JAMA Firing Reverberates

Science  05 Feb 1999:
Vol. 283, Issue 5403, pp. 787d
DOI: 10.1126/science.283.5403.787d

The dismissal of a popular editor at The Journal of the American Medical Association (JAMA) has triggered an outpouring of indignation. But as the rhetoric heats up, the search for a new JAMA editor is gearing up, too.

On 16 January, AMA executive E. Ratcliffe Anderson sacked George Lundberg for allegedly injecting the journal into presidential politics by rushing into print an analysis of a 1991 college sex survey. The paper, published on 20 January, said most undergraduates didn't regard oral sex as “having sex.”

Other medical publications have since rallied to Lundberg's defense. The British Medical Journal's Web site (http://www.bmj.com/) has drawn dozens of e-mail messages labeling the sacking as everything from “tragic” and “disgraceful” to “barefaced censorship.” Among the few defenders of Anderson's action is an Indian anesthesiologist who pointed out that the information in the sex paper is “dated.”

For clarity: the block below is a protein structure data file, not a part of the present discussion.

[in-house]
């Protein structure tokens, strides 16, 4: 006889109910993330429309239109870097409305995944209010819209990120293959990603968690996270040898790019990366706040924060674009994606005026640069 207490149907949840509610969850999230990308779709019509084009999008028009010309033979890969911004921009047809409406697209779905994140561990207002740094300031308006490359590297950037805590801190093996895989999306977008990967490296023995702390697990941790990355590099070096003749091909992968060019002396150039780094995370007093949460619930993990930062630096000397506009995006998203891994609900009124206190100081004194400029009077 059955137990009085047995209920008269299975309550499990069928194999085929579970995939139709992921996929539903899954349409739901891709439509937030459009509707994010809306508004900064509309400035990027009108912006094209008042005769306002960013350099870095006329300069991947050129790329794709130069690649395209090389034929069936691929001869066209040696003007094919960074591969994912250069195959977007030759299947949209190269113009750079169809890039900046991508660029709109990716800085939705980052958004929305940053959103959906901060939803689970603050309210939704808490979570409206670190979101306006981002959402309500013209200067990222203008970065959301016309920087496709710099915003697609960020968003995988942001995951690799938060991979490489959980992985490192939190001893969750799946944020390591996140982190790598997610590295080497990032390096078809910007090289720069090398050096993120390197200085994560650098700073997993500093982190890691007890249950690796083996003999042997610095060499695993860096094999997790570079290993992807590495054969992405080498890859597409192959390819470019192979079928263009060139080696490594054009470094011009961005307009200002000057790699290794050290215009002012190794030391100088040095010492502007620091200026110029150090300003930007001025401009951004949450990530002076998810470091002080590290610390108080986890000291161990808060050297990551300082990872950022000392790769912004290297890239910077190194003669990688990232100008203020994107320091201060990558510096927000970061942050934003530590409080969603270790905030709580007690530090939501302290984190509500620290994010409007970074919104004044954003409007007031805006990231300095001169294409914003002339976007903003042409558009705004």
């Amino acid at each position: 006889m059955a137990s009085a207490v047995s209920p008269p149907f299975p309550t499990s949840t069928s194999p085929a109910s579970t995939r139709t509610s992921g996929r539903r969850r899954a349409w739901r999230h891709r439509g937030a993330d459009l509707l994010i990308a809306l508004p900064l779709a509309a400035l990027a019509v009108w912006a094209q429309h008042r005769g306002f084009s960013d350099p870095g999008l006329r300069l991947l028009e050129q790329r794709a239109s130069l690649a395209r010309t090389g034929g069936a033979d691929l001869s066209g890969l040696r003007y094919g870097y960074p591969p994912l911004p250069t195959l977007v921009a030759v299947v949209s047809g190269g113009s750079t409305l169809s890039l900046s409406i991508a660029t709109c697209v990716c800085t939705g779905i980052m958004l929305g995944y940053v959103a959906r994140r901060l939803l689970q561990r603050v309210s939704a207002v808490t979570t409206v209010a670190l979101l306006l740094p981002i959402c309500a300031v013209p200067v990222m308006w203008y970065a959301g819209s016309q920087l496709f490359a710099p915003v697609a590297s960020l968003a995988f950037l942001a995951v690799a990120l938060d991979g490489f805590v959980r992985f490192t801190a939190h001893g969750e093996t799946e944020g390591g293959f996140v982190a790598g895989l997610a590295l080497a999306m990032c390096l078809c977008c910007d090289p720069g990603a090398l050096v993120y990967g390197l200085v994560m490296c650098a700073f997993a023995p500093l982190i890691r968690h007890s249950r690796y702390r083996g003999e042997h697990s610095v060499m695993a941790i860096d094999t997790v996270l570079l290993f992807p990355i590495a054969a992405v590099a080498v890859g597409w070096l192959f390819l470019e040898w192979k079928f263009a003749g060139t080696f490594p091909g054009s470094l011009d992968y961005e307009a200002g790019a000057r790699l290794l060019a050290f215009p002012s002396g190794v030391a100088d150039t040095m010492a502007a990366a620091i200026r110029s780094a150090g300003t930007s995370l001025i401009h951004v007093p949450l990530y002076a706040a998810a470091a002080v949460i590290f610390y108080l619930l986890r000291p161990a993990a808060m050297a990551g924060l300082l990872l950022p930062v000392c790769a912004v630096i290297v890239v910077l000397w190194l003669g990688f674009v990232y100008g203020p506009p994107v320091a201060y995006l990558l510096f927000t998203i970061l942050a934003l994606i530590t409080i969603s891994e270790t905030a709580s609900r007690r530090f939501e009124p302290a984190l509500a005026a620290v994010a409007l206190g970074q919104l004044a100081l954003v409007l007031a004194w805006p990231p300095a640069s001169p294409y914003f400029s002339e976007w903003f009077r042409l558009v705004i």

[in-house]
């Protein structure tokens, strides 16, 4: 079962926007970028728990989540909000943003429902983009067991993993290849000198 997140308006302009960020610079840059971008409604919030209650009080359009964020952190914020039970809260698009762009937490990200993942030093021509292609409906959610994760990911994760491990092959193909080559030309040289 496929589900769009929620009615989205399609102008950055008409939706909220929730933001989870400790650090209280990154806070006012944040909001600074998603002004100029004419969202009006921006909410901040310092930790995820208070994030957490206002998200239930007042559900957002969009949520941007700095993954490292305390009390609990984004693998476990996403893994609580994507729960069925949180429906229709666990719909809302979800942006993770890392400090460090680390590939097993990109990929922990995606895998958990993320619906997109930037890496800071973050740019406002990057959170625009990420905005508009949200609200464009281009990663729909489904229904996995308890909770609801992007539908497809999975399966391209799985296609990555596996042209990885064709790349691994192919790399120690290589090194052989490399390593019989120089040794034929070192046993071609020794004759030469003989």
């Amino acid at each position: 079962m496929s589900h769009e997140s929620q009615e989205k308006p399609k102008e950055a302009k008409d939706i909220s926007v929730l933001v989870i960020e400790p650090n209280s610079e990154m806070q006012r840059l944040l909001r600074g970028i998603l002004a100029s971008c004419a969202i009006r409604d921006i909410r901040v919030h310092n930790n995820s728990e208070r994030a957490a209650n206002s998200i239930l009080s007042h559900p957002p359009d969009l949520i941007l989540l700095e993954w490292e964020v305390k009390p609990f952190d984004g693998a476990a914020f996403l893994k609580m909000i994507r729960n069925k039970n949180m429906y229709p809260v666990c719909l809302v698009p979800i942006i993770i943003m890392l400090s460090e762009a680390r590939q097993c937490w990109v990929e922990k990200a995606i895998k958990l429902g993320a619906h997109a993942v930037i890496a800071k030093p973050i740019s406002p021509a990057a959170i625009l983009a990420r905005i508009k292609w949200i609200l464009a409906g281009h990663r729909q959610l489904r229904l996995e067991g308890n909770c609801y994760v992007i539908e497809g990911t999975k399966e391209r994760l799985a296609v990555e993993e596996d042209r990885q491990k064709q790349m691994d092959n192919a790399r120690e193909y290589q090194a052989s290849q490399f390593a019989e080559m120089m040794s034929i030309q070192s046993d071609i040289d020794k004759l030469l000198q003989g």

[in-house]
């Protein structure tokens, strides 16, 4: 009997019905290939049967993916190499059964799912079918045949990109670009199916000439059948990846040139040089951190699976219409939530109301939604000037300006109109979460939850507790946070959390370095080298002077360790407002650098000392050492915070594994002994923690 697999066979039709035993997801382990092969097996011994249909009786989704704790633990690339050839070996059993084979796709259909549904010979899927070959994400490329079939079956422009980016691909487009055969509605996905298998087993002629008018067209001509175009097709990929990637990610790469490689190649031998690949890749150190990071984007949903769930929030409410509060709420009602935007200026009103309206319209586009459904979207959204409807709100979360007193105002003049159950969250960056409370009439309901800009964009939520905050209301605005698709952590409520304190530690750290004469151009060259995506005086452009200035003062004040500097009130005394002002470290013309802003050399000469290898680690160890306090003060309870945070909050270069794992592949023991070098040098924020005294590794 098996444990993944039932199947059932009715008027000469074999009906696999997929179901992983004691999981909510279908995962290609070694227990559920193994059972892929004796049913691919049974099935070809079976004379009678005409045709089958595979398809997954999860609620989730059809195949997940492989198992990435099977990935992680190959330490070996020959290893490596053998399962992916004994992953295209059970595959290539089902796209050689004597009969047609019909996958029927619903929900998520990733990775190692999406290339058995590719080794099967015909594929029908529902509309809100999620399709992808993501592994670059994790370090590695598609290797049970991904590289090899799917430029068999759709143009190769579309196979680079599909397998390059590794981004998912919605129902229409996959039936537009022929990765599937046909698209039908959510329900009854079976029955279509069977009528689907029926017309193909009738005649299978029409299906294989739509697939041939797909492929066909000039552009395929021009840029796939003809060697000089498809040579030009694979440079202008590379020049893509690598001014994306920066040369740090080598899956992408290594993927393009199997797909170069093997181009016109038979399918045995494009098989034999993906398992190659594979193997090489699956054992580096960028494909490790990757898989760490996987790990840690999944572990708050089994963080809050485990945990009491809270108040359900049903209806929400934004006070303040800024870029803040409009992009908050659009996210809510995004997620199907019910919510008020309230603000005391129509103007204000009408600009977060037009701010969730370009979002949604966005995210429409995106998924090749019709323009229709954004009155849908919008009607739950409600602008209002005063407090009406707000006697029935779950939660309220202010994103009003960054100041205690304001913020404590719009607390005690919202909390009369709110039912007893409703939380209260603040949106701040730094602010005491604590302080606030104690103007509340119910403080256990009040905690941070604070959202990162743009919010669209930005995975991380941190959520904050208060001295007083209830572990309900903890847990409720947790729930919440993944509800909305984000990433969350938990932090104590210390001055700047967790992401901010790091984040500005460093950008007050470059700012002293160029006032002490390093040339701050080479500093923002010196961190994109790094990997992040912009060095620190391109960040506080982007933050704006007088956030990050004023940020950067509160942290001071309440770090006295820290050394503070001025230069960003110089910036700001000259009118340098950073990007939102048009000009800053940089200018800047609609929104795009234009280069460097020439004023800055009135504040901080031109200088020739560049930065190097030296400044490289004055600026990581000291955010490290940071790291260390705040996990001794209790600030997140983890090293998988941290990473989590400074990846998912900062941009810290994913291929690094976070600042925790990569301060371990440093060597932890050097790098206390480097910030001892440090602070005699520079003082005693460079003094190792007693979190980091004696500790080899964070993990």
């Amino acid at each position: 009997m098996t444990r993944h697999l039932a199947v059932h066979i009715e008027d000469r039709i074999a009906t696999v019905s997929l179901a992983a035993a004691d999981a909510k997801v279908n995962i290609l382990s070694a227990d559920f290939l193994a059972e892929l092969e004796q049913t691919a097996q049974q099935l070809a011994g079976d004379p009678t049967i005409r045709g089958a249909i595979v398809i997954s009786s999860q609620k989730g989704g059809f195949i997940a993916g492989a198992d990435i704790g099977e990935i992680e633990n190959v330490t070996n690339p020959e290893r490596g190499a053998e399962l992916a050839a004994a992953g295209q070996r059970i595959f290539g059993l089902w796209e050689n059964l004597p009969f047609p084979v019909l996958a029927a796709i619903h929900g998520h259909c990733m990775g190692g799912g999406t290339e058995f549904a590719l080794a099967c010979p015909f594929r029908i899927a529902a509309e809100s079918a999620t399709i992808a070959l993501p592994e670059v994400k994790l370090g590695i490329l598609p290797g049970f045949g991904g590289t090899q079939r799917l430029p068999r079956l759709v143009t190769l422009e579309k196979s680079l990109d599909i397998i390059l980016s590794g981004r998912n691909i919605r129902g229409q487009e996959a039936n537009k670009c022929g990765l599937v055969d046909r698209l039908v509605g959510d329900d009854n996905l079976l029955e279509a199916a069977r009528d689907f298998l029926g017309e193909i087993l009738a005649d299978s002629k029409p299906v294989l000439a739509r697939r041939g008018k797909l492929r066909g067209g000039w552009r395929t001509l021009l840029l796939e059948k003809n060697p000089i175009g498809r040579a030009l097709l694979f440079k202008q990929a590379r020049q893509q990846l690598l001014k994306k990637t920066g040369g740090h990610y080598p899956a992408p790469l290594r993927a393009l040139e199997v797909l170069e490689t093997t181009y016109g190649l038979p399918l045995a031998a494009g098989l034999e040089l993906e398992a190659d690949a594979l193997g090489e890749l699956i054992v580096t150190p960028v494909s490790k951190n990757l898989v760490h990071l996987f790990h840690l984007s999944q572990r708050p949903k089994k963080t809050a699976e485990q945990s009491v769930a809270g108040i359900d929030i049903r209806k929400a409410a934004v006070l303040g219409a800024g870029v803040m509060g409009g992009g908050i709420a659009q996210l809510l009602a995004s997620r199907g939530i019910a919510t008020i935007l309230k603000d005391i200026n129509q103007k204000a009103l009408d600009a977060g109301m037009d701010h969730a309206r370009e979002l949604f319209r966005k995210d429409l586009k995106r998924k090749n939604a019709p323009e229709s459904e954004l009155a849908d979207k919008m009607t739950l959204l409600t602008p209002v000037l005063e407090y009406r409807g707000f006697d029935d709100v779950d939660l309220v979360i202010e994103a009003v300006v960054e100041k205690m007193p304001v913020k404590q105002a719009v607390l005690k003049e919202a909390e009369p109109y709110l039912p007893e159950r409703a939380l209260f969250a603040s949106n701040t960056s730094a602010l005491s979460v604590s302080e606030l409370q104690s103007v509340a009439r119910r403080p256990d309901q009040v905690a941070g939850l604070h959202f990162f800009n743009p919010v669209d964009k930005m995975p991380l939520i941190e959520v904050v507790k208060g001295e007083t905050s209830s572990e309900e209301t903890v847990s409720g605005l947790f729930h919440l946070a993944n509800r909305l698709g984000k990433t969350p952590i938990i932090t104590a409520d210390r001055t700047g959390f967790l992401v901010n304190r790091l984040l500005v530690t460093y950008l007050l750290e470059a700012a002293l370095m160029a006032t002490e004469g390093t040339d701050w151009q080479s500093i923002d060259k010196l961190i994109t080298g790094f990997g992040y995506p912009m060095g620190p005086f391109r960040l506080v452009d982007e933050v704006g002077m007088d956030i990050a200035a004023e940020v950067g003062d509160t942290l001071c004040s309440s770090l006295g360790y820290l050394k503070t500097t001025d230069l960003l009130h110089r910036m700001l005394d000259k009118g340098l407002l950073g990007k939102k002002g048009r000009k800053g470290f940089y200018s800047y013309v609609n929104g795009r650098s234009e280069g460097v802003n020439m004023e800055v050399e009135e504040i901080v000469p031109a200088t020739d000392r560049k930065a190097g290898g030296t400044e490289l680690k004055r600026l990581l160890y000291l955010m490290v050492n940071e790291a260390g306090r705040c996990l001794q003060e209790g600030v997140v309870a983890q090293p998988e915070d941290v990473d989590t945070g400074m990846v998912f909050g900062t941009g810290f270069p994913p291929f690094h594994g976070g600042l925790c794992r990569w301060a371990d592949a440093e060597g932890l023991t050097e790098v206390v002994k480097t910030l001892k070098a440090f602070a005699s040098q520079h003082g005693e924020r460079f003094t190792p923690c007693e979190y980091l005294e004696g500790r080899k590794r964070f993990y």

In the 3 February issue, the JAMA editorial board affirms its commitment to editorial independence and says its members “strongly disagree” with the decision. Lancet editor Richard Horton went further, declaring in his journal's 23 January issue that “JAMA is no longer part of a free press.”

The principals in the fray are staying mum. Meanwhile, the AMA announced last week the creation of a committee to find a new JAMA editor. The panel, headed by Roger Rosenberg, editor of the Archives of Neurology, includes Science Editor-in-Chief Floyd Bloom.

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